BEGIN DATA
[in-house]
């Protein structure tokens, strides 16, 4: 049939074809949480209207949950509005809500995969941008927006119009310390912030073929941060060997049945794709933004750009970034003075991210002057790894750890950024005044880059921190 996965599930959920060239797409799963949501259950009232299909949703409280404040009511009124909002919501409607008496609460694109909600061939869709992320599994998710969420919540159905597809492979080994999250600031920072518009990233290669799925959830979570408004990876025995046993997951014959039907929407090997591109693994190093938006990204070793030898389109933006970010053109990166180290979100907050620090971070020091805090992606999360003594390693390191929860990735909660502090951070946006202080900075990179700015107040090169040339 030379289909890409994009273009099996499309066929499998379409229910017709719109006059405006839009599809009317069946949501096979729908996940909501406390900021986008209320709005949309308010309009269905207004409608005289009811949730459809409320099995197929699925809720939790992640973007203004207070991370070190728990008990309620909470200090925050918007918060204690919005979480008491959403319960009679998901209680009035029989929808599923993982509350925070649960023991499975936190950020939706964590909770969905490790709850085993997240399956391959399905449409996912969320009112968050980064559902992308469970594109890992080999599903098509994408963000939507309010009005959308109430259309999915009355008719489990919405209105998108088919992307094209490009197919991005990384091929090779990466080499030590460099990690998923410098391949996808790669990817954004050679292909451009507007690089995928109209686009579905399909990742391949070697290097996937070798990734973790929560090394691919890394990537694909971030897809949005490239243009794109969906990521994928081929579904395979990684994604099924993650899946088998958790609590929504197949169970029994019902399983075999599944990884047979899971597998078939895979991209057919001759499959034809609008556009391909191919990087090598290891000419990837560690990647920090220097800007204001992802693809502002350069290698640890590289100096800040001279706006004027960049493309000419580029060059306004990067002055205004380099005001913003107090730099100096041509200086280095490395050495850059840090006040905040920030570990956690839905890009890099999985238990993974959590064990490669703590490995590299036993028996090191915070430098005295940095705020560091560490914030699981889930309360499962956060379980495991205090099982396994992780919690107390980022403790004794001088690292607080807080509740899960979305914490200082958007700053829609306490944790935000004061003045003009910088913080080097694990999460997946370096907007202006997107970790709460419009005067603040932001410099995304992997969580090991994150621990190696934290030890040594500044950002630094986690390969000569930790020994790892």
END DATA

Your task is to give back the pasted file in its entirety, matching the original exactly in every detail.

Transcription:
[in-house]
């Protein structure tokens, strides 16, 4: 049939074809949480209207949950509005809500995969941008927006119009310390912030073929941060060997049945794709933004750009970034003075991210002057790894750890950024005044880059921190 996965599930959920060239797409799963949501259950009232299909949703409280404040009511009124909002919501409607008496609460694109909600061939869709992320599994998710969420919540159905597809492979080994999250600031920072518009990233290669799925959830979570408004990876025995046993997951014959039907929407090997591109693994190093938006990204070793030898389109933006970010053109990166180290979100907050620090971070020091805090992606999360003594390693390191929860990735909660502090951070946006202080900075990179700015107040090169040339 030379289909890409994009273009099996499309066929499998379409229910017709719109006059405006839009599809009317069946949501096979729908996940909501406390900021986008209320709005949309308010309009269905207004409608005289009811949730459809409320099995197929699925809720939790992640973007203004207070991370070190728990008990309620909470200090925050918007918060204690919005979480008491959403319960009679998901209680009035029989929808599923993982509350925070649960023991499975936190950020939706964590909770969905490790709850085993997240399956391959399905449409996912969320009112968050980064559902992308469970594109890992080999599903098509994408963000939507309010009005959308109430259309999915009355008719489990919405209105998108088919992307094209490009197919991005990384091929090779990466080499030590460099990690998923410098391949996808790669990817954004050679292909451009507007690089995928109209686009579905399909990742391949070697290097996937070798990734973790929560090394691919890394990537694909971030897809949005490239243009794109969906990521994928081929579904395979990684994604099924993650899946088998958790609590929504197949169970029994019902399983075999599944990884047979899971597998078939895979991209057919001759499959034809609008556009391909191919990087090598290891000419990837560690990647920090220097800007204001992802693809502002350069290698640890590289100096800040001279706006004027960049493309000419580029060059306004990067002055205004380099005001913003107090730099100096041509200086280095490395050495850059840090006040905040920030570990956690839905890009890099999985238990993974959590064990490669703590490995590299036993028996090191915070430098005295940095705020560091560490914030699981889930309360499962956060379980495991205090099982396994992780919690107390980022403790004794001088690292607080807080509740899960979305914490200082958007700053829609306490944790935000004061003045003009910088913080080097694990999460997946370096907007202006997107970790709460419009005067603040932001410099995304992997969580090991994150621990190696934290030890040594500044950002630094986690390969000569930790020994790892």